A divorce is likely to be one of the most challenging experiences of a person’s life, especially if they are a parent divorcing their child’s other parent. So, if you have recently completed your divorce in the Midwest and are bracing for your first holiday season with a child custody order, it’s natural to have lots of questions and concerns about the potential issues you face with your co-parent as the holidays approach.

Divorced parents with joint custody orders in the Midwest typically face complex schedules around the holidays. For example, when parents share custody and live close to one another, it’s common for the children to spend the first half of a holiday with one parent and then spend the rest of the holiday with the other parent. However, visits from extended relatives, last-minute family vacations, and other schedule changes can easily arise during the holiday season. Unfortunately, some divorced parents may not know how to address these variables.

Ultimately, it’s vital to always acknowledge your custody order and follow its terms to the letter. Any failure to do so will lead to severe penalties, even if you think you are entitled to a different custody or visitation arrangement over the holidays. In addition, almost every child custody order includes provisions regarding holidays, vacations, and other special occasions. Your custody order likely dictates how you and your co-parent will need to manage the holiday season, but if you have any doubts, concerns, or questions, you’ll need to consult an experienced family law attorney.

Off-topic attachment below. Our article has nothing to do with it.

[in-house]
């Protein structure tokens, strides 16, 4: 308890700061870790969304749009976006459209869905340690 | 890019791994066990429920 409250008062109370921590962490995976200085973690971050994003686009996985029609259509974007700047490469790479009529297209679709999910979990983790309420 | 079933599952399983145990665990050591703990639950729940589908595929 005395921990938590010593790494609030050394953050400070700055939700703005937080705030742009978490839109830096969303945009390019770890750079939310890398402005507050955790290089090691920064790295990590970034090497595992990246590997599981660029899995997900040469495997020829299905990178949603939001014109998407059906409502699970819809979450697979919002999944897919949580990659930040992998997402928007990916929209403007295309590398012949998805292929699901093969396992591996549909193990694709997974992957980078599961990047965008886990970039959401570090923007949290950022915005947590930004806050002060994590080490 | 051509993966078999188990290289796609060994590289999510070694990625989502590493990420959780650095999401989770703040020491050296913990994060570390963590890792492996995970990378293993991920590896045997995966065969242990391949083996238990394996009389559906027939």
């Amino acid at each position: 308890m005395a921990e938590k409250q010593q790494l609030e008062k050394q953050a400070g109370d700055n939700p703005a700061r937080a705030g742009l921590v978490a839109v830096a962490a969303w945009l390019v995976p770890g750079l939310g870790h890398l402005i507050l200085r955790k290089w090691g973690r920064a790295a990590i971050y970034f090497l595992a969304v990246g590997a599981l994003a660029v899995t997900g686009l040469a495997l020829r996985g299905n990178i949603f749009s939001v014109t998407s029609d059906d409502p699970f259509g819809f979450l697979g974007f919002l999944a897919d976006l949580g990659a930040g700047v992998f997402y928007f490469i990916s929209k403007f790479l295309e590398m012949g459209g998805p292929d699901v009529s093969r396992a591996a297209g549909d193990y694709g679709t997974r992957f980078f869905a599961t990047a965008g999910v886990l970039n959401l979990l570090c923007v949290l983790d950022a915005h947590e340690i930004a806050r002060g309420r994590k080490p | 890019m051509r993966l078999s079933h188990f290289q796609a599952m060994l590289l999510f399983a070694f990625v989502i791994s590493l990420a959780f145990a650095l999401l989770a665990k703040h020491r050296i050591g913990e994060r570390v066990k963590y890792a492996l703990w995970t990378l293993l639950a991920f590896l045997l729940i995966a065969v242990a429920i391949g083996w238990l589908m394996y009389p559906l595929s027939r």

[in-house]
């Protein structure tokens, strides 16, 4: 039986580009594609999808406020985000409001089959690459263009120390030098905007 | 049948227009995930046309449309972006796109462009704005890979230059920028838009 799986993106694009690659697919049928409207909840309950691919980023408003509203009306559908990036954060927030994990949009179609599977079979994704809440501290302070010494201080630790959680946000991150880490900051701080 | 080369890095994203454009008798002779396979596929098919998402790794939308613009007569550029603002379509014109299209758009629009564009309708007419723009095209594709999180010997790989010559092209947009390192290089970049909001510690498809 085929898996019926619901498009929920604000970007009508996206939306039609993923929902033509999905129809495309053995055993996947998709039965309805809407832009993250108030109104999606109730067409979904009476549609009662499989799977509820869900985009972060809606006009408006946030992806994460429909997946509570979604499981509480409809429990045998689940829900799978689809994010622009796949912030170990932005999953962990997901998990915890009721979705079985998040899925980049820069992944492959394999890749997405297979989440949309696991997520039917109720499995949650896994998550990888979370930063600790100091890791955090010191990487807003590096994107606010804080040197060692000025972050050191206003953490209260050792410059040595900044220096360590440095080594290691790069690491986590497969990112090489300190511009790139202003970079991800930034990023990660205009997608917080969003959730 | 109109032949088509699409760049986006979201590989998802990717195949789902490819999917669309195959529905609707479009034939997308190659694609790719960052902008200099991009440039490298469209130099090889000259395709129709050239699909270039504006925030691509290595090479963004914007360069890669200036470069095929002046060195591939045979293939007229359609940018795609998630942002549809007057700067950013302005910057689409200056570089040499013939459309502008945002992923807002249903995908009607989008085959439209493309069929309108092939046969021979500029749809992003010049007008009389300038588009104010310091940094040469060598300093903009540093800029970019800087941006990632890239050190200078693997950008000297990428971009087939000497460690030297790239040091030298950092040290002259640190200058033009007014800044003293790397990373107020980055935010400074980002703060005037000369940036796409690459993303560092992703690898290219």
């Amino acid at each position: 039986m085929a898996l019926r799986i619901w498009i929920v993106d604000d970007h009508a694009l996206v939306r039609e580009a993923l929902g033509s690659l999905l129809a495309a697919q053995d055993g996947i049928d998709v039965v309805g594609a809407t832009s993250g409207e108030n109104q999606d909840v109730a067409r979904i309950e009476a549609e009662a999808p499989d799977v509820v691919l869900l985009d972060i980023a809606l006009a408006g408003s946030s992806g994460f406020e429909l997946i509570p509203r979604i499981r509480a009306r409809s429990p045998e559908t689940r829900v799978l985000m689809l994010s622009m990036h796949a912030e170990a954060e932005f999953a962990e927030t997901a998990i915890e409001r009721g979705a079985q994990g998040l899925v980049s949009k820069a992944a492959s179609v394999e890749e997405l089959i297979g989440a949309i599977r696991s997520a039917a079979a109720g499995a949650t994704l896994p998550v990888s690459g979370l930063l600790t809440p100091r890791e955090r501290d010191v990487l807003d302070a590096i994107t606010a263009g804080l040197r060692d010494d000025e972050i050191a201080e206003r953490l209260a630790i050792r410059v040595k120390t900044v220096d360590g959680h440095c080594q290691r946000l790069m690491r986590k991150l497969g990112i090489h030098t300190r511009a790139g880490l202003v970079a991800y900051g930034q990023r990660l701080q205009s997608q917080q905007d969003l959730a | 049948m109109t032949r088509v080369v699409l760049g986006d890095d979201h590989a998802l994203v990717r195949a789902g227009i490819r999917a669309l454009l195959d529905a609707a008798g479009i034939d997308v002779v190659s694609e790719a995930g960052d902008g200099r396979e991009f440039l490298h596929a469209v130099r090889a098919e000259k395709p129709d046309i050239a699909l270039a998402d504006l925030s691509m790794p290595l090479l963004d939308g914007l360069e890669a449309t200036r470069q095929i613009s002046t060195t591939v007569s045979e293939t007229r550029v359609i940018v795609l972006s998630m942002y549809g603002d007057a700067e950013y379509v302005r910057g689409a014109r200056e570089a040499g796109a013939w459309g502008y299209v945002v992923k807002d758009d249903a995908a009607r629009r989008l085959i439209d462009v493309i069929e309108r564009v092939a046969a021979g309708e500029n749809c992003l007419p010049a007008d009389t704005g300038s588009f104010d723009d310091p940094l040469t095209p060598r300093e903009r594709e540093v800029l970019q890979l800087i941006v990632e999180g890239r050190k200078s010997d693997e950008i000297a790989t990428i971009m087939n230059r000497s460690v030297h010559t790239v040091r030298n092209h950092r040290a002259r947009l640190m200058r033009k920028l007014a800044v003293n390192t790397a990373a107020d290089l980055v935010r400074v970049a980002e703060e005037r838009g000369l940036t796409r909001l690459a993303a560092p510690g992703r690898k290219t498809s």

Understanding Your Custody Order

All child custody determinations unfold under the supervision of the family court, and the judge overseeing your custody case has a legal duty to preserve your child’s best interests in their rulings. Therefore, when the court issues a custody order, it will include the judge’s allocation of parenting time and parental responsibilities. Most judges strive to approve joint custody orders whenever possible, ensuring children have as close to equal access to both parents as possible. However, it’s also possible for one parent to assume a much larger share of custody than the other, assuming the role of the custodial parent.

The custody order dictates physical custody of the children. Physical custody pertains to a child’s residency and where they spend their time. Legal custody pertains to the ability to make important decisions for a child. While your child custody determination could be one of the most challenging experiences of your life, and you may not entirely agree with the terms delivered by the judge, it is crucial that you follow its terms closely or risk severe penalties.

Requesting Changes to a Custody Order

It is never worth violating a custody order in the Midwest, no matter how slight you believe the breach to be. You and your spouse may be able to reach a mutual agreement for a one-off schedule change or emergency over the holiday season, but without mutual agreement, you may not stray from your custody order unless you secure a formal modification.

The family courts of the Midwest understand that life can present unpredictable challenges, some of which can interfere with a parent’s ability to abide by their custody order. However, the parent is responsible for notifying the court of such challenges and requesting reasonable and necessary changes to their custody order rather than ignoring the order.